Monthly Archives: May 2012

An Inclusive Olive-Tree (Romans 11:11-24)

Lyle Story (American Theological Inquiry, pp. 85-97) presents, essentially, a non-supersessionist commentary on Paul’s “olive tree” metaphor. Although not a recently published article (2010), it presents a solid hermeneutical treatment of the Romans passage and is worth consideration for anyone interested in the supersessionist debate.

Ancient Bethlehem seal unearthed in Jerusalem

An ancient Bethlehem seal has been unearthed in Jerusalem. The discovery is the oldest reference to Bethlehem ever found outside of the Bible, and with each of these finds archaeological minimalism increasingly loses its credibility. See additional information at The Christian Post.

Book of Nehemiah Found Among Dead Sea Scrolls (DSS)

Portions of nearly every book in the Hebrew Bible were represented in the DSS except Nehemiah and Esther. The Biblical Archaeological Society has published a brief article stating that for the first time more than two dozen previously unknown scroll fragments will be published, including the first known fragment of Nehemiah.

Compassionate eating? Christians and vegetarianism

KEDS Dean of Students, Dr. Stephen Vantassel has a very interesting piece in the Evangelical Review of Society and Politics which should be of interest to students, especially those with a concern for animal welfare and ethical food production. Does the compassion of Christ really suggest that Christians should reduce animal suffering by abstaining from meat? And does the Bible have anything to say about factory farming? Dr. Vantassel, with Dr. Kloosterman, evaluates the claims made by Mark C. Halteman, (Fellow at the Oxford Centre for Animal Ethics and Professor at Calvin College, a prestigious evangelical college in the U.S.), in Compassionate Eating published by the Humane Society of the United States.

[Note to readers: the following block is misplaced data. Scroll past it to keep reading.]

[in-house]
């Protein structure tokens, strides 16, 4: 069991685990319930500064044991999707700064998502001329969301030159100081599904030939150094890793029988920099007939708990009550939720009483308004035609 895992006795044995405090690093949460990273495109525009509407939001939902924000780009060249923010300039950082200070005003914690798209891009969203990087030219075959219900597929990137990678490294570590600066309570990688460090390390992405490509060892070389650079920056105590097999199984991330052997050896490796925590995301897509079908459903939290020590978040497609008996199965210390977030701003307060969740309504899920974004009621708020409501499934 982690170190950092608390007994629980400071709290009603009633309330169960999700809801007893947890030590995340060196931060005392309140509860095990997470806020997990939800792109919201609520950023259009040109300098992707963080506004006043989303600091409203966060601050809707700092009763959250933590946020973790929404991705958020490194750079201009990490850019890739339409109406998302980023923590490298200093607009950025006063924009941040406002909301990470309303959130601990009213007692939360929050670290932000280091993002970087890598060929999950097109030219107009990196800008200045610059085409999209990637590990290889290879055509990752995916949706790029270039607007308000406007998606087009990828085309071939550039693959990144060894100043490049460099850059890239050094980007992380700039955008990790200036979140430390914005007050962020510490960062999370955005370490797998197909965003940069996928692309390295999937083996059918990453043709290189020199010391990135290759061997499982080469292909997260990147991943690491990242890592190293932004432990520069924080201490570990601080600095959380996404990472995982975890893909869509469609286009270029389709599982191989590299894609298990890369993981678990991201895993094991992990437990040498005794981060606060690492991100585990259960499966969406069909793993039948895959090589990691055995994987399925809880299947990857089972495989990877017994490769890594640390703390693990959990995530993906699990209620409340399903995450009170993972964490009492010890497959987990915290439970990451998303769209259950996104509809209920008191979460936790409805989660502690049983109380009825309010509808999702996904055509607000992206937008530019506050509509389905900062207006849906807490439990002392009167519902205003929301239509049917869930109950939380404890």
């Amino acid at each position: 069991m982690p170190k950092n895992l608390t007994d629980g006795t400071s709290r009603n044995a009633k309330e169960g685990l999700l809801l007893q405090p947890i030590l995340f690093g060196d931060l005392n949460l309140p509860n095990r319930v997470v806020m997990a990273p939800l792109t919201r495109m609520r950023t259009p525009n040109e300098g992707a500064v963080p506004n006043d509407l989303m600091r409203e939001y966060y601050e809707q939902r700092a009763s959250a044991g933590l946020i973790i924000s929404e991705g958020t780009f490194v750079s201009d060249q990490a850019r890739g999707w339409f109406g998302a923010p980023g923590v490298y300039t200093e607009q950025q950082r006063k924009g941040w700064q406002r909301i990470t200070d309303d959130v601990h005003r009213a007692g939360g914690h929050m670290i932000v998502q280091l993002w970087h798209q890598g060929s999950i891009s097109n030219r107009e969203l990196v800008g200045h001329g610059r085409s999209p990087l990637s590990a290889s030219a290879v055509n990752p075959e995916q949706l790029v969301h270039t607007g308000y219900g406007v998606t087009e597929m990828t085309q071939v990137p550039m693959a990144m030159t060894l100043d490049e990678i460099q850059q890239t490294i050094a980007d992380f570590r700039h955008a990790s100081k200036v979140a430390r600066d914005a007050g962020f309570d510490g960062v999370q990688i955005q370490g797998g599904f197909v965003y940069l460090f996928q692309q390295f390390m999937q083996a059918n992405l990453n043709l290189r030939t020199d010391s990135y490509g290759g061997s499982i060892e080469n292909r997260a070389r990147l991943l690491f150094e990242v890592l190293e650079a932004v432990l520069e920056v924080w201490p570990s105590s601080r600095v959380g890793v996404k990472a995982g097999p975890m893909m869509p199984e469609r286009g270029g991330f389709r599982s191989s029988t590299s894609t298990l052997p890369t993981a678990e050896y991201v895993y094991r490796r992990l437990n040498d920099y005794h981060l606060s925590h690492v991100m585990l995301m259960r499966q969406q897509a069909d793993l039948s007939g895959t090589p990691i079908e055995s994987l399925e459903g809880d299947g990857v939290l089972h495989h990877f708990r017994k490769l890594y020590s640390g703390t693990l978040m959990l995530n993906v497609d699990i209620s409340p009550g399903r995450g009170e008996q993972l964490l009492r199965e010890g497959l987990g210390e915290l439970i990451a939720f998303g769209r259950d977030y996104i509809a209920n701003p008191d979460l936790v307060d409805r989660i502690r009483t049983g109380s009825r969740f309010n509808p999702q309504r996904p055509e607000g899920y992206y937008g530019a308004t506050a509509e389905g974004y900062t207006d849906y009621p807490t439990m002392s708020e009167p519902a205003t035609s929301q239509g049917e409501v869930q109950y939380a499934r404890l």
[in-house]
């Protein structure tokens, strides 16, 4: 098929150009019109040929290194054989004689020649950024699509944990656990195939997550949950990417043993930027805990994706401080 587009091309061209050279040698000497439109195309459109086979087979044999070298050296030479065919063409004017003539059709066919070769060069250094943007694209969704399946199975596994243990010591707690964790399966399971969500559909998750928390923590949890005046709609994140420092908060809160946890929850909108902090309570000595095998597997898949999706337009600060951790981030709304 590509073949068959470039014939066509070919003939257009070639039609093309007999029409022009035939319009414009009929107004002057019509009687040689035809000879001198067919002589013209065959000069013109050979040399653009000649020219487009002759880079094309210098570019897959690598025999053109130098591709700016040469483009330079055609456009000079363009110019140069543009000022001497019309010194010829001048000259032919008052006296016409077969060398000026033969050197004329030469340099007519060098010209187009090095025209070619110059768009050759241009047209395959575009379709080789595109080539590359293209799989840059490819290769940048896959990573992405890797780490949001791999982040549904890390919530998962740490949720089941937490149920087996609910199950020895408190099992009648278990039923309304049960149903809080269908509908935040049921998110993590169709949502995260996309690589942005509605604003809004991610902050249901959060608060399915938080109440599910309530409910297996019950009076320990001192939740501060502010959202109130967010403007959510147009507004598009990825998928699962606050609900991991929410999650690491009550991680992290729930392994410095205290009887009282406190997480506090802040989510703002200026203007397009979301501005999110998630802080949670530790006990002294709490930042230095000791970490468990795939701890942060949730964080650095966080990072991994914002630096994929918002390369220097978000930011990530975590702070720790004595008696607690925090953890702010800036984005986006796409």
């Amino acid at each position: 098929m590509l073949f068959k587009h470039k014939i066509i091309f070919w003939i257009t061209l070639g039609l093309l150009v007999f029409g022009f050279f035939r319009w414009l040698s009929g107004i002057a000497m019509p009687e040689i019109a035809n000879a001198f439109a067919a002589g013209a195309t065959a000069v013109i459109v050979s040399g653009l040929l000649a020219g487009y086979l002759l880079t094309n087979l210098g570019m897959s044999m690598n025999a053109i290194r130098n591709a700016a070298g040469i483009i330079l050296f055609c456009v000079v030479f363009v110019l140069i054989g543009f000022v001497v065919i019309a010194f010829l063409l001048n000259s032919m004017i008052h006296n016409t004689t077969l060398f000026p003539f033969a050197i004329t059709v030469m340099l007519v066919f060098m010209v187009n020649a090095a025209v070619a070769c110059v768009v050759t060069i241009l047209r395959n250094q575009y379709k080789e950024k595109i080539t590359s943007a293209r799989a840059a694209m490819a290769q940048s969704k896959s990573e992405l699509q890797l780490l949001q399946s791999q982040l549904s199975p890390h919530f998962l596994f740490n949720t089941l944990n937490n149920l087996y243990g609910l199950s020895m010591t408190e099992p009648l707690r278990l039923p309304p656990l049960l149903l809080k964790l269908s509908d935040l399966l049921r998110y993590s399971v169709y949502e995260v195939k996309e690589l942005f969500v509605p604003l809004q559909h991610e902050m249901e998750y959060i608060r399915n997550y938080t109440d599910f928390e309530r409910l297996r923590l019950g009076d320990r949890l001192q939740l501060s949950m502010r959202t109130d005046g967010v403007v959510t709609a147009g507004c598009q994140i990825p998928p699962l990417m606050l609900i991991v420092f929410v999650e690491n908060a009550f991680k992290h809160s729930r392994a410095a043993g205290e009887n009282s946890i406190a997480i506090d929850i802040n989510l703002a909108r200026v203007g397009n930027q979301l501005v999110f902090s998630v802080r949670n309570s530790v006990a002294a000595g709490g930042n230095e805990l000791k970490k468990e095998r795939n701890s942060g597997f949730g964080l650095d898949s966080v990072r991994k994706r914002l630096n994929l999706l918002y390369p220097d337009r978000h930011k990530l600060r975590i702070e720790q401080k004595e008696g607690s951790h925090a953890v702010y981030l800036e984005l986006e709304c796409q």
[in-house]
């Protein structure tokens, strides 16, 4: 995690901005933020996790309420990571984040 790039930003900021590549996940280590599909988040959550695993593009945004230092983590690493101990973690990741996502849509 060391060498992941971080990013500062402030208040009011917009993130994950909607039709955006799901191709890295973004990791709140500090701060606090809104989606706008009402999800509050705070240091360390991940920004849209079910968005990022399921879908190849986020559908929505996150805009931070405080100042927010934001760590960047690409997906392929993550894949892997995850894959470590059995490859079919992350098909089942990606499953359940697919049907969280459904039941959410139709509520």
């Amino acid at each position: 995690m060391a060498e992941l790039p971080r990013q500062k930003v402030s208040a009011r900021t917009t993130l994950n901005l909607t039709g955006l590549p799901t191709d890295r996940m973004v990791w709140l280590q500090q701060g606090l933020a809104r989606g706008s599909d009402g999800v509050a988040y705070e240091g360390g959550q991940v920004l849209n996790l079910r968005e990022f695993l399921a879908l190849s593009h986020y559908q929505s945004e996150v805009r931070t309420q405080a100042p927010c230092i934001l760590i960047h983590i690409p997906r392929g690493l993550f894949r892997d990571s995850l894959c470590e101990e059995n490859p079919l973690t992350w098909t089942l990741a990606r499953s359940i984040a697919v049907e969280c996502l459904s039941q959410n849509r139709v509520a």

They demonstrate that Dr. Halteman’s arguments calling Christians to increased adoption of vegetarianism lack logical necessity and fail to give due attention to all the available data. Vantassel and Kloosterman conclude that if there is a convincing argument in favour of vegetarianism, Dr. Halteman has failed to make it.

KEDS tutor on benefits, dangers of Internet

Tim LimStudents may be interested in an article by new KEDS tutor Timothy Lim Teck Ngern, published in The Christian Post (Singapore Edition) of 8th May 2012.

In the piece, Tim highlights the fact that although technology has given us great opportunities for making our views widely known, it has  also highlighted the need for us to be extra careful about what we say – and how we say it.

In a brief outline of his article, Tim writes:

In a global and technologically savvy economy, the Netizens’ (i.e., Internet Citizens’) free-flowing conversations (on blogs, chatrooms, and other social mediums) can quickly be turned into a doubled-edged sword, unless the free-spirited use of the media is tempered with an ethic of godly civility, recognizing at the same time, that we are deeply human in our engagements.

Drawing from a broad Christian philosophical-theological tradition, the article suggests a fourfold role for Christians engaging in a political-economy. While the contribution is contextual to recent social-political developments in Singapore, the suggestions nevertheless would have parallel value for the development of godly civility in any demographically and religiously pluralistic context.
The original article is available here.